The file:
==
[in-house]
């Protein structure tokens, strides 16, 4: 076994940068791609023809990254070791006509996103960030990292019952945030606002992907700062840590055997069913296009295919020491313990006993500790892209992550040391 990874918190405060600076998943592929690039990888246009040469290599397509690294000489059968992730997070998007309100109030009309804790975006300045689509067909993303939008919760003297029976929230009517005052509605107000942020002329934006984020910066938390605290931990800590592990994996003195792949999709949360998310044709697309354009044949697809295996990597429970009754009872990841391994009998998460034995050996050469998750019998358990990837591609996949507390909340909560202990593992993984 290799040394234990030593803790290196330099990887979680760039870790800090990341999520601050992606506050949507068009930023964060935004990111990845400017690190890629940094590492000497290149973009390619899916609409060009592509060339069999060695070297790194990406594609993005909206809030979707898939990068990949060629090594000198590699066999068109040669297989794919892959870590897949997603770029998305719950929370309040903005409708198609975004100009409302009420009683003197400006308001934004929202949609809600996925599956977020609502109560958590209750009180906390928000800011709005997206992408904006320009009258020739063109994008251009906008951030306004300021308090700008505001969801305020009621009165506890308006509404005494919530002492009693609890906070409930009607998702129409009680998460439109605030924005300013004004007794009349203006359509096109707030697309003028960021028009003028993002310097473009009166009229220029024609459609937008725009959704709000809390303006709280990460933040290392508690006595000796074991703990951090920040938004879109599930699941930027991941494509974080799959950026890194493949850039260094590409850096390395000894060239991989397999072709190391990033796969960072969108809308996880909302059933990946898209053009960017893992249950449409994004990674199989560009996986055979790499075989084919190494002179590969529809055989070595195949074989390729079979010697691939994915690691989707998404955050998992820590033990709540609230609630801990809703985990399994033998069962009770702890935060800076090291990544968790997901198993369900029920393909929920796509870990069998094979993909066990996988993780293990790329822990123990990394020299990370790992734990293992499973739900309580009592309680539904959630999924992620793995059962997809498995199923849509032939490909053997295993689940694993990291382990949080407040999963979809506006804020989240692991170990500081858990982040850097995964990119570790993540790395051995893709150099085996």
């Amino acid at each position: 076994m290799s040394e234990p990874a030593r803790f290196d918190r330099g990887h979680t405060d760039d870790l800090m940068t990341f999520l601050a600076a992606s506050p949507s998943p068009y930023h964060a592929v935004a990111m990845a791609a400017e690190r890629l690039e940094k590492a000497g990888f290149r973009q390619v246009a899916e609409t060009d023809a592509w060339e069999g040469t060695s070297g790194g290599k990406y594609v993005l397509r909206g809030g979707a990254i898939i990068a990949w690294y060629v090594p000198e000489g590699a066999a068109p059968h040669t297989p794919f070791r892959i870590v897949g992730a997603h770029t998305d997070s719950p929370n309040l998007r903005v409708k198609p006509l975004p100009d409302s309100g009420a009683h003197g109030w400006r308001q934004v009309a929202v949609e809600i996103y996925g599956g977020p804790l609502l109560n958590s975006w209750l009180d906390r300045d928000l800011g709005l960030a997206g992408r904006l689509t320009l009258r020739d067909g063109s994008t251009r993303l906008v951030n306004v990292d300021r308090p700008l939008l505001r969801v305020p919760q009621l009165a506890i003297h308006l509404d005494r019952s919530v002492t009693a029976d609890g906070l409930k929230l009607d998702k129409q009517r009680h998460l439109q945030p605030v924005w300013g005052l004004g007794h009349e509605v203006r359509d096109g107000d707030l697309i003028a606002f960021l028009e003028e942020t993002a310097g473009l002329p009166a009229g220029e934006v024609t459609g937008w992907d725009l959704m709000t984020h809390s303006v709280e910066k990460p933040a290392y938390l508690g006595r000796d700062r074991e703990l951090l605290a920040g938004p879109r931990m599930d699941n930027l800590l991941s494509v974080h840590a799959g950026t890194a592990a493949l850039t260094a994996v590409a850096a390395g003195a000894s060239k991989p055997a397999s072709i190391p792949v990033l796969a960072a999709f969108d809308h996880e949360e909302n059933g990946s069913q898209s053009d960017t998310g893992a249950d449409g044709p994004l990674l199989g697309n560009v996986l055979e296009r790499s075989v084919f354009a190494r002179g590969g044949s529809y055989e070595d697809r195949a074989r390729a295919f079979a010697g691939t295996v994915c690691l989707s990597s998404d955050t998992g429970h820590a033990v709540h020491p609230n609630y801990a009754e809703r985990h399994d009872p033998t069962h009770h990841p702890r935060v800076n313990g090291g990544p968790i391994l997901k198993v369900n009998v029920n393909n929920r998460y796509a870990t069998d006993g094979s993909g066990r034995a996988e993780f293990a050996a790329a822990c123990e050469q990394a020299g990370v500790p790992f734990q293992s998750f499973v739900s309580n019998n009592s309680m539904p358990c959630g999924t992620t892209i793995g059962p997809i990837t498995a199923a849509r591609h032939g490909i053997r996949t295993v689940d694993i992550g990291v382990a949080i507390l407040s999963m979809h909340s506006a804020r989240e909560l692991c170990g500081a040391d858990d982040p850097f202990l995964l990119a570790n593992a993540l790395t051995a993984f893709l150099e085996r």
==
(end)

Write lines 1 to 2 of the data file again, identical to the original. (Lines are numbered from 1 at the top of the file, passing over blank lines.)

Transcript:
[in-house]
């Protein structure tokens, strides 16, 4: 076994940068791609023809990254070791006509996103960030990292019952945030606002992907700062840590055997069913296009295919020491313990006993500790892209992550040391 990874918190405060600076998943592929690039990888246009040469290599397509690294000489059968992730997070998007309100109030009309804790975006300045689509067909993303939008919760003297029976929230009517005052509605107000942020002329934006984020910066938390605290931990800590592990994996003195792949999709949360998310044709697309354009044949697809295996990597429970009754009872990841391994009998998460034995050996050469998750019998358990990837591609996949507390909340909560202990593992993984 290799040394234990030593803790290196330099990887979680760039870790800090990341999520601050992606506050949507068009930023964060935004990111990845400017690190890629940094590492000497290149973009390619899916609409060009592509060339069999060695070297790194990406594609993005909206809030979707898939990068990949060629090594000198590699066999068109040669297989794919892959870590897949997603770029998305719950929370309040903005409708198609975004100009409302009420009683003197400006308001934004929202949609809600996925599956977020609502109560958590209750009180906390928000800011709005997206992408904006320009009258020739063109994008251009906008951030306004300021308090700008505001969801305020009621009165506890308006509404005494919530002492009693609890906070409930009607998702129409009680998460439109605030924005300013004004007794009349203006359509096109707030697309003028960021028009003028993002310097473009009166009229220029024609459609937008725009959704709000809390303006709280990460933040290392508690006595000796074991703990951090920040938004879109599930699941930027991941494509974080799959950026890194493949850039260094590409850096390395000894060239991989397999072709190391990033796969960072969108809308996880909302059933990946898209053009960017893992249950449409994004990674199989560009996986055979790499075989084919190494002179590969529809055989070595195949074989390729079979010697691939994915690691989707998404955050998992820590033990709540609230609630801990809703985990399994033998069962009770702890935060800076090291990544968790997901198993369900029920393909929920796509870990069998094979993909066990996988993780293990790329822990123990990394020299990370790992734990293992499973739900309580009592309680539904959630999924992620793995059962997809498995199923849509032939490909053997295993689940694993990291382990949080407040999963979809506006804020989240692991170990500081858990982040850097995964990119570790993540790395051995893709150099085996």